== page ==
After a public outcry from fans and fellow musicians alike, musician Amanda Palmer will now pay the fans she recruited to join her band during the current tour.
Palmer initially promised to compensate “professional-ish” horn and string players who wanted to join her onstage with a combination of beer, hugs, and high-fives, but following a backlash led by a Seattle musicians’ union and famed producer Steve Albini, she announced on her blog Wednesday that she’ll now pay her volunteer musicians in actual money.
Palmer wrote that while the angry response she generated “sucks to read,” she feels that’s the “cost of being transparent.”
“[T]he fact that we all have access to each other and CAN discuss this stuff in realtime is what has MADE my success possible, even if it means i’m tied to the stake every once in a while,” Palmer wrote. “[I]’ll take it.”
Palmer had the most successful music project in Kickstarter history; her project had an original goal of $100,000, but by the time it ended, she raised almost $1.2 million. She outlined what she planned to do with the money, which included five music videos, paying staff and crew to design the album and the cost of tour venues, among other things.
Because the Kickstarter campaign was a runaway success, many fans were surprised when Palmer made an open call for volunteer musicians for her Grand Theft Orchestra tour on her official blog in August.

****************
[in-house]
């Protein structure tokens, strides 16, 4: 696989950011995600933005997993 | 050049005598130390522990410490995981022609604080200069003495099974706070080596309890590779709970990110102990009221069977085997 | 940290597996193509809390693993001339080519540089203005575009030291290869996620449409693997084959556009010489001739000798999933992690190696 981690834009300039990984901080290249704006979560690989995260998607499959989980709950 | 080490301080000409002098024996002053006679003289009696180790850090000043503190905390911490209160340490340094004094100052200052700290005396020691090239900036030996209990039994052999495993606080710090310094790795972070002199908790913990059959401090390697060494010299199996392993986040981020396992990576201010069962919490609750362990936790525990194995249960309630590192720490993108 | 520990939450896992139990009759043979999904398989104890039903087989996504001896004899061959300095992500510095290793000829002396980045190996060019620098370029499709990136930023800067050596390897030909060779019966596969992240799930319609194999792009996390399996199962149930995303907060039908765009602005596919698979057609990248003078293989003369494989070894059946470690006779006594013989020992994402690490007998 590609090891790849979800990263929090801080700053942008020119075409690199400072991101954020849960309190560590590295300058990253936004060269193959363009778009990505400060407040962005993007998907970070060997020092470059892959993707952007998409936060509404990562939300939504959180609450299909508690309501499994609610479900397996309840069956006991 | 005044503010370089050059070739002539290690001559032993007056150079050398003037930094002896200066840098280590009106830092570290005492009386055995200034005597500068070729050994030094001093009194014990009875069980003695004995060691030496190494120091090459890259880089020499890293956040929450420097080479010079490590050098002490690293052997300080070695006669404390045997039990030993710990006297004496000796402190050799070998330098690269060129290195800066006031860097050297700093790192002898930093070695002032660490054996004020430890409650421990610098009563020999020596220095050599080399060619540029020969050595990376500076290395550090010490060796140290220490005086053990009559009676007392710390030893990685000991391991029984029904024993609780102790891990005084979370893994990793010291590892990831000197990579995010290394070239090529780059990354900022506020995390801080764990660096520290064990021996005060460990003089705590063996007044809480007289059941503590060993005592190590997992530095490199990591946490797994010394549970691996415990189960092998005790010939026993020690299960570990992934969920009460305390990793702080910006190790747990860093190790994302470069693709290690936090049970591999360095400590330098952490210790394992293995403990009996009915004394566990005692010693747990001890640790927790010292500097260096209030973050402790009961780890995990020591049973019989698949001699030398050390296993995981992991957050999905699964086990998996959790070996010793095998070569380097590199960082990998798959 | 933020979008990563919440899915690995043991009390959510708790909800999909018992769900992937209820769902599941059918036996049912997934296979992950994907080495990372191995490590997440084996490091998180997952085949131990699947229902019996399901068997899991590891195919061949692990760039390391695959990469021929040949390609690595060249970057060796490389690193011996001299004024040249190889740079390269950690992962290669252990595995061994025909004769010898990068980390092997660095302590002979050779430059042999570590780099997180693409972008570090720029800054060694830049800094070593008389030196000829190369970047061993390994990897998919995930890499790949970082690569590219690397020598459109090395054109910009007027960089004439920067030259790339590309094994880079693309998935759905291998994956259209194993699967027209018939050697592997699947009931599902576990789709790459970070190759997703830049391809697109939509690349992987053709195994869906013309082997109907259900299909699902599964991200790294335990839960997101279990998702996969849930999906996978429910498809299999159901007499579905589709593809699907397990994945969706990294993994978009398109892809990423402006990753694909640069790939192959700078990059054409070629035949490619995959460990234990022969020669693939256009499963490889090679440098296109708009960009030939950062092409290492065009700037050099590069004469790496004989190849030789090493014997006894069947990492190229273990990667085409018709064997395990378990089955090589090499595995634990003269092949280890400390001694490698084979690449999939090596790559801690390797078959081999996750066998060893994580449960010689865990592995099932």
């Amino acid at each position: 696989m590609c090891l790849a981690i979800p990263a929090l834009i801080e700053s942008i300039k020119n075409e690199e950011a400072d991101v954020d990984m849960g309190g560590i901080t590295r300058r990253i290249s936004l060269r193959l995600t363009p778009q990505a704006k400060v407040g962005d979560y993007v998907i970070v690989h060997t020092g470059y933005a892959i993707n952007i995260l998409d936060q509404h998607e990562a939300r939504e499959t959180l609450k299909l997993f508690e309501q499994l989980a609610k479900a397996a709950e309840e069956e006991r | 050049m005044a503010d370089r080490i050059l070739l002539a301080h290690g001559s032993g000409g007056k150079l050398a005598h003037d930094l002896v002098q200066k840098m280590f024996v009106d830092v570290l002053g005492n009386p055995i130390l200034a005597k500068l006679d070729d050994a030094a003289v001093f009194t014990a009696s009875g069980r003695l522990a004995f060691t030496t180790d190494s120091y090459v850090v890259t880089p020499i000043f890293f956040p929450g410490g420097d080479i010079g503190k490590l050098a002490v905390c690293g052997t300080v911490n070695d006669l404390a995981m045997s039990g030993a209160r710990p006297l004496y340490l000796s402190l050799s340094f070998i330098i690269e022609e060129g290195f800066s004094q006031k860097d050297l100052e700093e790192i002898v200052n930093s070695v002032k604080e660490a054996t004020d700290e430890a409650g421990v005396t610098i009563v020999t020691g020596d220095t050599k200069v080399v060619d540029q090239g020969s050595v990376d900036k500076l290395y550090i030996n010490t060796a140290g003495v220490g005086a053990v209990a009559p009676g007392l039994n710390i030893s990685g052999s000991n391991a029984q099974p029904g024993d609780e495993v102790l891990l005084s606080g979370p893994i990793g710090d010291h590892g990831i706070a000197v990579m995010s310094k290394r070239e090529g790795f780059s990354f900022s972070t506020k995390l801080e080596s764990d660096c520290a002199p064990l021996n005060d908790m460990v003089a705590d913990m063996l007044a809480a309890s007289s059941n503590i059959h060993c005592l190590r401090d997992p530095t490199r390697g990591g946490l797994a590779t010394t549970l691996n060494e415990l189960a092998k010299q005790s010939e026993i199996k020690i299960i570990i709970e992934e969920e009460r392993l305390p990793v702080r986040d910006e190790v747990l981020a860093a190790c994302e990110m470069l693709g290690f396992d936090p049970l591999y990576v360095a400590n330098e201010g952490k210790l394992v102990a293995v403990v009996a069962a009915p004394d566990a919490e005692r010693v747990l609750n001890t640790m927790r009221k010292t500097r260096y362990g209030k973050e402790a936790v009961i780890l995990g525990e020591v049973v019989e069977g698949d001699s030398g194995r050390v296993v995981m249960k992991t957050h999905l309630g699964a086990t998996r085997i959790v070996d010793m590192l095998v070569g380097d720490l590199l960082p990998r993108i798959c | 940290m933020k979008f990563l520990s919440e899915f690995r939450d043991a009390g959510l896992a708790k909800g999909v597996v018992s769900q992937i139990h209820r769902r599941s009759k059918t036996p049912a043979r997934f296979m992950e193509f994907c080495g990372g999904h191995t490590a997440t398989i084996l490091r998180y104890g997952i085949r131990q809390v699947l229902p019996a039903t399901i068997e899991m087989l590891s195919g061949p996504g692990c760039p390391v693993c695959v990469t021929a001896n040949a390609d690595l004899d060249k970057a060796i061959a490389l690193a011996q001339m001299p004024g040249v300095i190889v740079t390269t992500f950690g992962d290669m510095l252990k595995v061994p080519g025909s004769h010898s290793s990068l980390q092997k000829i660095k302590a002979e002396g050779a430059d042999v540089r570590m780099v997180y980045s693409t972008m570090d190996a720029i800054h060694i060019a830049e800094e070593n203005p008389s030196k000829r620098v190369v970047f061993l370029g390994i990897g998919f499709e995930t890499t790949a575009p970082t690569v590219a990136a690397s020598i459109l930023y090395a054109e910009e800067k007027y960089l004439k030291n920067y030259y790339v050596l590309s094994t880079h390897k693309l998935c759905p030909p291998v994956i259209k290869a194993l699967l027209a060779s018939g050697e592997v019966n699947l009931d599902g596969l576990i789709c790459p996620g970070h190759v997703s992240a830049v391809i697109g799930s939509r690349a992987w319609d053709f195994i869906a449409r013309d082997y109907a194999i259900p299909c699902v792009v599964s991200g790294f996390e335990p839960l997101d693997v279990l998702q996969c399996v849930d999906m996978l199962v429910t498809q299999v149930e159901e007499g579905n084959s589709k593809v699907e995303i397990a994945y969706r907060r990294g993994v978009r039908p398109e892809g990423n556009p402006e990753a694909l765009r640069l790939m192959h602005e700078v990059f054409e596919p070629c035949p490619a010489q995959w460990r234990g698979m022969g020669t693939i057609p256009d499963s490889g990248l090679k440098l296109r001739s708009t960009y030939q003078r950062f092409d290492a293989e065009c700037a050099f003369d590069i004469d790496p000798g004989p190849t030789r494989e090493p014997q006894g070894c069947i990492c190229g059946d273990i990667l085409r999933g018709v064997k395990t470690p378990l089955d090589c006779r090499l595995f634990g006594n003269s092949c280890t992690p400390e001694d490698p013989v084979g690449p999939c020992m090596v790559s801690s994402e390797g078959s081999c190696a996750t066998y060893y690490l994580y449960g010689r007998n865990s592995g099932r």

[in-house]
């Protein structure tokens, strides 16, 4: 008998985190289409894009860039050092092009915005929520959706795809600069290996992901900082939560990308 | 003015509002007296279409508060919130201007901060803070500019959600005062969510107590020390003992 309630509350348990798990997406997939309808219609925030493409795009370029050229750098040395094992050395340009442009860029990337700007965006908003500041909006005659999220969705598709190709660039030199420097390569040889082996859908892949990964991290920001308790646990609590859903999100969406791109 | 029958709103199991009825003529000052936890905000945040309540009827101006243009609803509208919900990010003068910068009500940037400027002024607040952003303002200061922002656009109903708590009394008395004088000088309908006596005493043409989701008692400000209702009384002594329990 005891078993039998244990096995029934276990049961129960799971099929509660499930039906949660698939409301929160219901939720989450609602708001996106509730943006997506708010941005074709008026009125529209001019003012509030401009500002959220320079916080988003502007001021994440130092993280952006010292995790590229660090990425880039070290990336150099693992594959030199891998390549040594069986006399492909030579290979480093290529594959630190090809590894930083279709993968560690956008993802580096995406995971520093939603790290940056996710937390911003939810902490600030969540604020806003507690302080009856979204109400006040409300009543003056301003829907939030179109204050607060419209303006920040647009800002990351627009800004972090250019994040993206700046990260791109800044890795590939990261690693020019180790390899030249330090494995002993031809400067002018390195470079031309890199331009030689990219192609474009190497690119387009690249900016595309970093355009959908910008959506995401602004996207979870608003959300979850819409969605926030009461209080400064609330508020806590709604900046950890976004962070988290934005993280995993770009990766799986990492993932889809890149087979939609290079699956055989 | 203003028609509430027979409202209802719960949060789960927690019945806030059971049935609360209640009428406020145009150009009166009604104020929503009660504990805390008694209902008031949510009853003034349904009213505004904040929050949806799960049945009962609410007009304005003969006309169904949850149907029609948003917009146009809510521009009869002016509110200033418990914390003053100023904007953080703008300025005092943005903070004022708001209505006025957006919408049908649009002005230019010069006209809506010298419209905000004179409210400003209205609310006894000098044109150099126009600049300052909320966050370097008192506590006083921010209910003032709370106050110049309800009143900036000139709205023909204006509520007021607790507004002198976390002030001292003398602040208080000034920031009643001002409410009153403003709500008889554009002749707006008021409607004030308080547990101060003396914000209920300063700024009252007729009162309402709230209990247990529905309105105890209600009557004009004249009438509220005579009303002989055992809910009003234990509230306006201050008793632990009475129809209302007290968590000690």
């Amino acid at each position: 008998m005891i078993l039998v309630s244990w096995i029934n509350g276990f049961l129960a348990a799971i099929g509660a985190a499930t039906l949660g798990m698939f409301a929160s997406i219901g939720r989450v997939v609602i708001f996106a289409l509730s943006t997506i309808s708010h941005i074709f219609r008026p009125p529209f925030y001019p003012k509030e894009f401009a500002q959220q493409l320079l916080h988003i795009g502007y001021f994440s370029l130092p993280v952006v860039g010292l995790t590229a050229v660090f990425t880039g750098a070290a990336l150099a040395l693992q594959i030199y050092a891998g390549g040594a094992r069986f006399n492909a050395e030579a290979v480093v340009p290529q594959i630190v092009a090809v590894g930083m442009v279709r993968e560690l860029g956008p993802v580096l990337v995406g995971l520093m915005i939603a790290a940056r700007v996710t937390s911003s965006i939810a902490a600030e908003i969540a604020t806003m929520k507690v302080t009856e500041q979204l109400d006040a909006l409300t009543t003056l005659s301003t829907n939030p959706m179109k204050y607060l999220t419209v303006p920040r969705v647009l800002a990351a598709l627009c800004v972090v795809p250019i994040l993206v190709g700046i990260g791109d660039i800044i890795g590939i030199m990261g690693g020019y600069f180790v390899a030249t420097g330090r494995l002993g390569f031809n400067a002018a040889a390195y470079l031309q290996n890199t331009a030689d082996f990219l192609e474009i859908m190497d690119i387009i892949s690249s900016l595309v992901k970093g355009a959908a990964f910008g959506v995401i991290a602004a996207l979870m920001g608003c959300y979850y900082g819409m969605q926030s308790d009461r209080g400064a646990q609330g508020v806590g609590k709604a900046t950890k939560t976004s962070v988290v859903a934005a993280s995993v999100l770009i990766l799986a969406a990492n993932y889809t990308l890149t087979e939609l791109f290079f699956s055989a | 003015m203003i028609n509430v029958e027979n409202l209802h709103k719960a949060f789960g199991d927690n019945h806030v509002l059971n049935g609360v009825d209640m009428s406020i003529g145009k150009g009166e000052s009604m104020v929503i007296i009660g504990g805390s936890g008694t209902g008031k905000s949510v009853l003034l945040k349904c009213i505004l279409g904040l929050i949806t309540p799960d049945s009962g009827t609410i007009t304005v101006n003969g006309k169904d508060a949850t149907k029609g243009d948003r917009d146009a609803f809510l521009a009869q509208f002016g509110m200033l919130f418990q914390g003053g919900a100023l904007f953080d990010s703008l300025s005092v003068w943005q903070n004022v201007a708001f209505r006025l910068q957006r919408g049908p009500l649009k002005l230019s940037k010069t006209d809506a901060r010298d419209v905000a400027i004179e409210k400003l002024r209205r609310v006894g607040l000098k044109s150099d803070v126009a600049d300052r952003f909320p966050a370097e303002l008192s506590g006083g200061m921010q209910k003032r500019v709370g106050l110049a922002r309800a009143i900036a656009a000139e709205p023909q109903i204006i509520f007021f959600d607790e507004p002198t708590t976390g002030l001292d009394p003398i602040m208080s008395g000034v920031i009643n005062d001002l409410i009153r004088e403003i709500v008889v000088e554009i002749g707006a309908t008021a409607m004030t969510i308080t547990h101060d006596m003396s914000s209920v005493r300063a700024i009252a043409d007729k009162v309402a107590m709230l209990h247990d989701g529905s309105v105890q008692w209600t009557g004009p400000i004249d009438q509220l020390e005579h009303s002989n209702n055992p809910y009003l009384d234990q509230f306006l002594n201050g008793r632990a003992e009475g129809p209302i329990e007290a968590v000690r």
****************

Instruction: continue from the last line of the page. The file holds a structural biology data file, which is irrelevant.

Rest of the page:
“I have learned that you raised a million dollars through kickstarter,” Chris Siebert, a professional musician who’s been touring for 23 years, wrote. “That’s a lot of money. And the best you can do is come up with a scheme to take advantage of desperate musicians by reinforcing everything that’s wrong with the music business and the modern American economy?”
Palmer originally responded to the criticism in a blog post on Sept. 14, where it turned out that the money she received from Kickstarter couldn’t cover everything.
“[I] could tell you that i wish i had enough money to hire a second tour bus and put eight full-time musicians on salaries, but the funny thing is: i actually don’t,” Palmer wrote.
A few days later Palmer backtracked on her previous statement. She started paying musicians three shows ago, according to her blog. She also acknowledged concerns and stated that she welcomes all feedback.
“[I] really appreciate those of you who came to the table and made your voices heard,” Palmer said. “[D]espite a few of the haters who were just along for the fun, i really value your various points of view, and into conveying your thoughts—even if we don’t all agree.”
Photo via Zawezome/Flickr